Anyone have struggles getting dinner on the table this year?

Hi everyone. As many of you know, I have started a business called “Take back the Kitchen” where I help women (and men if they are so inclined) overcome psychological obstacles to cooking. I will be making use of my background as a therapist and my experience in the kitchen in both group seminars and individual, hands-on sessions.

There are so many competent and intelligent women out there who excel in many or most of their endeavors but when it comes to cooking it’s a whole other ballgame. Many of us become frustrated, annoyed, resentful, or stressed out and just give up when it comes to creating healthy and tasty meals for ourselves and our families. There are individual, unique reasons for our struggles  but some very common ones as well. Some of the more common reasons for our limited interest in pursuing a home cooking career even if it is something we truly desire is fear of  failure. Another is a Type A, perfectionist personality. Another may be that we fear becoming a boring suburban housewife a la 1950s stereotype. It is very easy to order in, take out or buy prepared foods in any supermarket so why bother?

Anybody have any thoughts or stories to share about your struggles?

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4 comments

  1. nyccookie says:

    Love the concept of your site/company. It made me think of the fact that I’ve lived in my apartment for six years and always ate dinner, with or without my husband, in front of the tv. Well we recently bought a new dining table and now we always sit there to eat, and no longer watch tv during dinner. I’ll admit, I still eat in front of the tv when I’m alone. This has given us a whole new perspective on family time – we catch up and talk and make the meal last upwards of an hour, whereas it used to be a rushed meal while watching crappy reruns of “Everybody Loves Raymond.” Food really brings people together, but in my case, a new dining room table brought us much closer together.

  2. Hilda says:

    Alma, thanks for having this blogsite. I usually cook at home but always found it stressful during the week. I get home at a reasonable hour but my husband commutes from NYC by car. I was always juggling to have things ready when he walked in the door, not knowing when that would be. One day out of nowhere I realized that he is not starving the minute that he comes in the door and acutally likes some down time to relax. Now cooking is more fun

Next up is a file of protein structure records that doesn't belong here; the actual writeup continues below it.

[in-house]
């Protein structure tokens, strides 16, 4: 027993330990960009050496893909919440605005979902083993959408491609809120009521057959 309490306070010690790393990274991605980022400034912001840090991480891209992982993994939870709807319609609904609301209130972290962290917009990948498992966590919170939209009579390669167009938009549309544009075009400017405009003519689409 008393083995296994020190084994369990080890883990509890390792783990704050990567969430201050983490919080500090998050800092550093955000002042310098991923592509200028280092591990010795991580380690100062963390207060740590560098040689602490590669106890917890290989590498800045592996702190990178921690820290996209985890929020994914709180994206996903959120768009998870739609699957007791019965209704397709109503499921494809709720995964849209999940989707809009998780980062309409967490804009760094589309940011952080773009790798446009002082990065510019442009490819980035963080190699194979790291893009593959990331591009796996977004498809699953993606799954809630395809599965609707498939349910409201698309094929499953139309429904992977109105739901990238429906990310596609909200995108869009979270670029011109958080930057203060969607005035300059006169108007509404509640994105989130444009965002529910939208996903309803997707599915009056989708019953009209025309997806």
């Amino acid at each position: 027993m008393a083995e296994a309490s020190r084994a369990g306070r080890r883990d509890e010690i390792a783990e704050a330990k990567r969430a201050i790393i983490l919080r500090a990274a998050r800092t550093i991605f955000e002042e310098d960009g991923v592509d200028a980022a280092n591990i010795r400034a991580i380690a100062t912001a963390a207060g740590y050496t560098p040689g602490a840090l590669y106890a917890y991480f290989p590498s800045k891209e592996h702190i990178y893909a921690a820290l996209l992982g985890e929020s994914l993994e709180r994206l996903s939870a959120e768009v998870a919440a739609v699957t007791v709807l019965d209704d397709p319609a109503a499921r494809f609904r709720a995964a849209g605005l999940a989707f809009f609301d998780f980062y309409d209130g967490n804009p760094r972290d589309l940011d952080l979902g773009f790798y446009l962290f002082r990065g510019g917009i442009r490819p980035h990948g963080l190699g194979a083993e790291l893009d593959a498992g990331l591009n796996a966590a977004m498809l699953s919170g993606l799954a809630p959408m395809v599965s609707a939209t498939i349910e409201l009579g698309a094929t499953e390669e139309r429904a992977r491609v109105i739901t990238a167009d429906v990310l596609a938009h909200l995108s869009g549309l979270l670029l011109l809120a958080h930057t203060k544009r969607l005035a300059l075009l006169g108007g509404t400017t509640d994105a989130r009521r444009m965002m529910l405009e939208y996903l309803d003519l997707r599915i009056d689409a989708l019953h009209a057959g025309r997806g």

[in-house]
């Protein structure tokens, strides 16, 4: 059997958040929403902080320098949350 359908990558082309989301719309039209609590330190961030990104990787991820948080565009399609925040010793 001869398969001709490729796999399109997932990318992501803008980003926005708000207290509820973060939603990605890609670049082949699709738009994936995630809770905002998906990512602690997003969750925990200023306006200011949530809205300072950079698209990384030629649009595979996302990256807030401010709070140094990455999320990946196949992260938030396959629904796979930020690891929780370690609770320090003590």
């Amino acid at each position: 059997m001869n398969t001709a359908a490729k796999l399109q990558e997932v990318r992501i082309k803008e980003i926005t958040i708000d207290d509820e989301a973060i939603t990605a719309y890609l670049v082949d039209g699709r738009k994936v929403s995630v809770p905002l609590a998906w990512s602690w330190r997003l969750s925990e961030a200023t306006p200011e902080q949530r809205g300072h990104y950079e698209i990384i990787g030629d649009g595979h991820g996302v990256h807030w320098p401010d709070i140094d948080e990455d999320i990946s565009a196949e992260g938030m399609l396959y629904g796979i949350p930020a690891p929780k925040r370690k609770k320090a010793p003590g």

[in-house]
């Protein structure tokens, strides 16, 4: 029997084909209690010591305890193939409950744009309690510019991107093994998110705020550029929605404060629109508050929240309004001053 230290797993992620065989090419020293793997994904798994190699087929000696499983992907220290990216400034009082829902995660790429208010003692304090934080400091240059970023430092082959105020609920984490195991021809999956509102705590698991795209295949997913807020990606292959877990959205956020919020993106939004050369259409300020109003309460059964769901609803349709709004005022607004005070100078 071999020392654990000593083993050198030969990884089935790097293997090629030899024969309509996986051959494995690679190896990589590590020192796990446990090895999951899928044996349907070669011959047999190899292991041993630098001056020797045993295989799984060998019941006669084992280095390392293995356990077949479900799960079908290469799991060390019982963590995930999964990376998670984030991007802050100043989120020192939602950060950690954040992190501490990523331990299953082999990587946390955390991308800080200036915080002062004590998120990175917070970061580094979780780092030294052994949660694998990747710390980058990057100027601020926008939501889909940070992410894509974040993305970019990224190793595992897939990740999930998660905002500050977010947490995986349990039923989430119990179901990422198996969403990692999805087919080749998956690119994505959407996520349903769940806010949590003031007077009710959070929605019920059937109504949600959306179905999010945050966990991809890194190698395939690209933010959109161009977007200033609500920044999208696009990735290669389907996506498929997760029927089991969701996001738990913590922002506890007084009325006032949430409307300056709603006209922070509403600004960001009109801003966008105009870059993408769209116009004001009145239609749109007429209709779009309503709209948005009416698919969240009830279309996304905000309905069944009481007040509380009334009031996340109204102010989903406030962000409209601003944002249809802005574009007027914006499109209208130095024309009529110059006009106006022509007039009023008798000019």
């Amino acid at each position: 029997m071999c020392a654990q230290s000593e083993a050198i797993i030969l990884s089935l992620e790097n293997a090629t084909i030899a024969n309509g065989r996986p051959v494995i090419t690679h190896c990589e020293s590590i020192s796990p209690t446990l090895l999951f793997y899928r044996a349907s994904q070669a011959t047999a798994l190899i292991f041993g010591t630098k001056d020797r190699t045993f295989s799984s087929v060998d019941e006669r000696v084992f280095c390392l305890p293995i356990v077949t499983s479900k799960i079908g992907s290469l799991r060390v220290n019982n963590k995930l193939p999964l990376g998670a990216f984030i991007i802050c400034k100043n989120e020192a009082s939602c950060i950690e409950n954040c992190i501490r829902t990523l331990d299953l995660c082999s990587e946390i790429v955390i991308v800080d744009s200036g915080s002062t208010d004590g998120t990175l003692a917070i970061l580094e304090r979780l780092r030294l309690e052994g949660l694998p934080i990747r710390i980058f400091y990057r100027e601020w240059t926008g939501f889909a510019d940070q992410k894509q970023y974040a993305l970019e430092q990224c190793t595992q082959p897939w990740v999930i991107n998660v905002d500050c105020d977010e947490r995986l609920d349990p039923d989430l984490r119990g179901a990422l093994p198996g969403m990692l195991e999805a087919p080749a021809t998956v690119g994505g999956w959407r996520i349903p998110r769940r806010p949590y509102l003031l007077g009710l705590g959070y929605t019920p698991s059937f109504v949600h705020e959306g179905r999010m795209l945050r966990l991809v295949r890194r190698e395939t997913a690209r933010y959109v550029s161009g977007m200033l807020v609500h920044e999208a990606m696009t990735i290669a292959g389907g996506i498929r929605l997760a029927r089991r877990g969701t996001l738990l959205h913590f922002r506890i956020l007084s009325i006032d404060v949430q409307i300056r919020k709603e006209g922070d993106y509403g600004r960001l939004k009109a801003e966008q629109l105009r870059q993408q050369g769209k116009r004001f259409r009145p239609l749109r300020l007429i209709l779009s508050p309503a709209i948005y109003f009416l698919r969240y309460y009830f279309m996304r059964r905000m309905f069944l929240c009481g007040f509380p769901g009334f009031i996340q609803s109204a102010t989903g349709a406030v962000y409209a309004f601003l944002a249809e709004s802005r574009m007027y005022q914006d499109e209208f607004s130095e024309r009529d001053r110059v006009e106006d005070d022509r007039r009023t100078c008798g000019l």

3. Katherine says:

    This is the aspect of my mothering that I’m pretty sure my children will talk about endlessly in therapy: I loathe cooking, hate dealing with dinner especially–I work full-time and I’m TIRED at that hour of the day–and can count on one hand the number of times I’ve made an elaborate sit-down meal for my family that provides all the food groups and involves niceties like cloth napkins and proper beverages. I also have zero food imagination, so can never just look at what’s in the refrigerator and come up with something anyone would want to eat. My new year’s resolution, in fact, is to actually THINK about dinner before the minute I step in the house at 6 pm.

    As you can see, I’m a desperate case, probably worst than most. We subsist on take-out, my husband’s cooking (though he gets home late several nights a week), or dishes that are less cooked than assembled, like “burritos” with already-shredded cheese and refried beans out of a can rolled into a flour taco.

    It’s sad. I throw myself on your mercy.

    Katherine

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